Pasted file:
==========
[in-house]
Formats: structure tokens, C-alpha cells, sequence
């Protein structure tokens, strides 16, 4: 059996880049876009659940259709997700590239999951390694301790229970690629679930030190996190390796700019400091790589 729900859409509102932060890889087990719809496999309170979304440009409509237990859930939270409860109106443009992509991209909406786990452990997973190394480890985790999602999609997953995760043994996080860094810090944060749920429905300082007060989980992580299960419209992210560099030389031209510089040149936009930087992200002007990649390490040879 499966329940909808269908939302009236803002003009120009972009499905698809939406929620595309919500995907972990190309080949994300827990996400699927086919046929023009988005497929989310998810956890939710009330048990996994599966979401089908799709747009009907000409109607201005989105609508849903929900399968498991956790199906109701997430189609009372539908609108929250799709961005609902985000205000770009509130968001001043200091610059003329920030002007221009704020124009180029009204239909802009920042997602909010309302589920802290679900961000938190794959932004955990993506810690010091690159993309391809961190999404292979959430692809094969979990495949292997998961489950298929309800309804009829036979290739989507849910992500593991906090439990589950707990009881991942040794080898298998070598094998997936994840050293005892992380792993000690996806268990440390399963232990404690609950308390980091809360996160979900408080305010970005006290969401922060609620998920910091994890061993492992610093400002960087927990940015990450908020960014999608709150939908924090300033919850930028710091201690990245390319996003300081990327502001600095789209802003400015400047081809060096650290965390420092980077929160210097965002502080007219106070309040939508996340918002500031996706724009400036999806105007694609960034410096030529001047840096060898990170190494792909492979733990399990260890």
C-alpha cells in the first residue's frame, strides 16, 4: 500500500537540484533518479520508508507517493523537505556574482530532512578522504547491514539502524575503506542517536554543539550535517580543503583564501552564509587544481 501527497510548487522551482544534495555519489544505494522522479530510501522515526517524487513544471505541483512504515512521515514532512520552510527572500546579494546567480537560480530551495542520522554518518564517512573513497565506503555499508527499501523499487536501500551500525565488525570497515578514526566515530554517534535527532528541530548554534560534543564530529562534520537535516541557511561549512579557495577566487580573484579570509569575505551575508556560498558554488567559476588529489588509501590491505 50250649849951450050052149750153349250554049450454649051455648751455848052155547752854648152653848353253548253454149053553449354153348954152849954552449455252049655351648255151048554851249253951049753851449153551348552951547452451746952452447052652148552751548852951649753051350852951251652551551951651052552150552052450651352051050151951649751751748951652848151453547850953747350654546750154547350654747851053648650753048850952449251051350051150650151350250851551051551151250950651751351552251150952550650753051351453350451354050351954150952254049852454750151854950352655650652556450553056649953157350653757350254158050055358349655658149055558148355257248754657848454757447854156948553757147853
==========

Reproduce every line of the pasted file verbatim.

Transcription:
[in-house]
Formats: structure tokens, C-alpha cells, sequence
């Protein structure tokens, strides 16, 4: 059996880049876009659940259709997700590239999951390694301790229970690629679930030190996190390796700019400091790589 729900859409509102932060890889087990719809496999309170979304440009409509237990859930939270409860109106443009992509991209909406786990452990997973190394480890985790999602999609997953995760043994996080860094810090944060749920429905300082007060989980992580299960419209992210560099030389031209510089040149936009930087992200002007990649390490040879 499966329940909808269908939302009236803002003009120009972009499905698809939406929620595309919500995907972990190309080949994300827990996400699927086919046929023009988005497929989310998810956890939710009330048990996994599966979401089908799709747009009907000409109607201005989105609508849903929900399968498991956790199906109701997430189609009372539908609108929250799709961005609902985000205000770009509130968001001043200091610059003329920030002007221009704020124009180029009204239909802009920042997602909010309302589920802290679900961000938190794959932004955990993506810690010091690159993309391809961190999404292979959430692809094969979990495949292997998961489950298929309800309804009829036979290739989507849910992500593991906090439990589950707990009881991942040794080898298998070598094998997936994840050293005892992380792993000690996806268990440390399963232990404690609950308390980091809360996160979900408080305010970005006290969401922060609620998920910091994890061993492992610093400002960087927990940015990450908020960014999608709150939908924090300033919850930028710091201690990245390319996003300081990327502001600095789209802003400015400047081809060096650290965390420092980077929160210097965002502080007219106070309040939508996340918002500031996706724009400036999806105007694609960034410096030529001047840096060898990170190494792909492979733990399990260890």
C-alpha cells in the first residue's frame, strides 16, 4: 500500500537540484533518479520508508507517493523537505556574482530532512578522504547491514539502524575503506542517536554543539550535517580543503583564501552564509587544481 501527497510548487522551482544534495555519489544505494522522479530510501522515526517524487513544471505541483512504515512521515514532512520552510527572500546579494546567480537560480530551495542520522554518518564517512573513497565506503555499508527499501523499487536501500551500525565488525570497515578514526566515530554517534535527532528541530548554534560534543564530529562534520537535516541557511561549512579557495577566487580573484579570509569575505551575508556560498558554488567559476588529489588509501590491505 50250649849951450050052149750153349250554049450454649051455648751455848052155547752854648152653848353253548253454149053553449354153348954152849954552449455252049655351648255151048554851249253951049753851449153551348552951547452451746952452447052652148552751548852951649753051350852951251652551551951651052552150552052450651352051050151951649751751748951652848151453547850953747350654546750154547350654747851053648650753048850952449251051350051150650151350250851551051551151250950651751351552251150952550650753051351453350451354050351954150952254049852454750151854950352655650652556450553056649953157350653757350254158050055358349655658149055558148355257248754657848454757447854156948553757147853